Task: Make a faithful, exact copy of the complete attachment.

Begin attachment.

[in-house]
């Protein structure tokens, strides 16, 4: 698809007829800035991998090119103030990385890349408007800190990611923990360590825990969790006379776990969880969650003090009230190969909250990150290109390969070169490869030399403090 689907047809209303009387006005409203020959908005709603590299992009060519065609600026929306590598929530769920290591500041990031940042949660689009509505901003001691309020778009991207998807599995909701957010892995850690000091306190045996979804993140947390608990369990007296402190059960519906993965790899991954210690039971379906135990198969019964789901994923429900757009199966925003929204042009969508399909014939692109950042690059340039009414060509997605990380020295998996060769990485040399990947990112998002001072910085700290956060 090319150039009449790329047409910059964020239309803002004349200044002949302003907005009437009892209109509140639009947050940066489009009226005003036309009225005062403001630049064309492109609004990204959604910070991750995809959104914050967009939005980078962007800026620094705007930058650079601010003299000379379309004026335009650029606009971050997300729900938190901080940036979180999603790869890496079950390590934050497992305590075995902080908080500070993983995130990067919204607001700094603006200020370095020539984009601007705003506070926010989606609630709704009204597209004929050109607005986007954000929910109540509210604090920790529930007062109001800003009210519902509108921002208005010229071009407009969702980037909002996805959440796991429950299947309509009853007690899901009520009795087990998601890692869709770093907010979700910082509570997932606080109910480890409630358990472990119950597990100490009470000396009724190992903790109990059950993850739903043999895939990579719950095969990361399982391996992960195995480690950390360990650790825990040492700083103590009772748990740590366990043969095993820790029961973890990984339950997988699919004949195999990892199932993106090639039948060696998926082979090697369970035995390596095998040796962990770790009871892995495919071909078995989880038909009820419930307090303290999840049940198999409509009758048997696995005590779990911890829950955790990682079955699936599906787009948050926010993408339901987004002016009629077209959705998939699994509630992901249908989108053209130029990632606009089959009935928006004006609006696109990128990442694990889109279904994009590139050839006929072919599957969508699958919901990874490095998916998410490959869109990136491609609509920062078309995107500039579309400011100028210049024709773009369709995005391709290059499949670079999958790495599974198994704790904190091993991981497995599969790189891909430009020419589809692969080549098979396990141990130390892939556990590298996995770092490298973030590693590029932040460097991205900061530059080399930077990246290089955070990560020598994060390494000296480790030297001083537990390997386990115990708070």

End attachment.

[in-house]
């Protein structure tokens, strides 16, 4: 698809007829800035991998090119103030990385890349408007800190990611923990360590825990969790006379776990969880969650003090009230190969909250990150290109390969070169490869030399403090 689907047809209303009387006005409203020959908005709603590299992009060519065609600026929306590598929530769920290591500041990031940042949660689009509505901003001691309020778009991207998807599995909701957010892995850690000091306190045996979804993140947390608990369990007296402190059960519906993965790899991954210690039971379906135990198969019964789901994923429900757009199966925003929204042009969508399909014939692109950042690059340039009414060509997605990380020295998996060769990485040399990947990112998002001072910085700290956060 090319150039009449790329047409910059964020239309803002004349200044002949302003907005009437009892209109509140639009947050940066489009009226005003036309009225005062403001630049064309492109609004990204959604910070991750995809959104914050967009939005980078962007800026620094705007930058650079601010003299000379379309004026335009650029606009971050997300729900938190901080940036979180999603790869890496079950390590934050497992305590075995902080908080500070993983995130990067919204607001700094603006200020370095020539984009601007705003506070926010989606609630709704009204597209004929050109607005986007954000929910109540509210604090920790529930007062109001800003009210519902509108921002208005010229071009407009969702980037909002996805959440796991429950299947309509009853007690899901009520009795087990998601890692869709770093907010979700910082509570997932606080109910480890409630358990472990119950597990100490009470000396009724190992903790109990059950993850739903043999895939990579719950095969990361399982391996992960195995480690950390360990650790825990040492700083103590009772748990740590366990043969095993820790029961973890990984339950997988699919004949195999990892199932993106090639039948060696998926082979090697369970035995390596095998040796962990770790009871892995495919071909078995989880038909009820419930307090303290999840049940198999409509009758048997696995005590779990911890829950955790990682079955699936599906787009948050926010993408339901987004002016009629077209959705998939699994509630992901249908989108053209130029990632606009089959009935928006004006609006696109990128990442694990889109279904994009590139050839006929072919599957969508699958919901990874490095998916998410490959869109990136491609609509920062078309995107500039579309400011100028210049024709773009369709995005391709290059499949670079999958790495599974198994704790904190091993991981497995599969790189891909430009020419589809692969080549098979396990141990130390892939556990590298996995770092490298973030590693590029932040460097991205900061530059080399930077990246290089955070990560020598994060390494000296480790030297001083537990390997386990115990708070």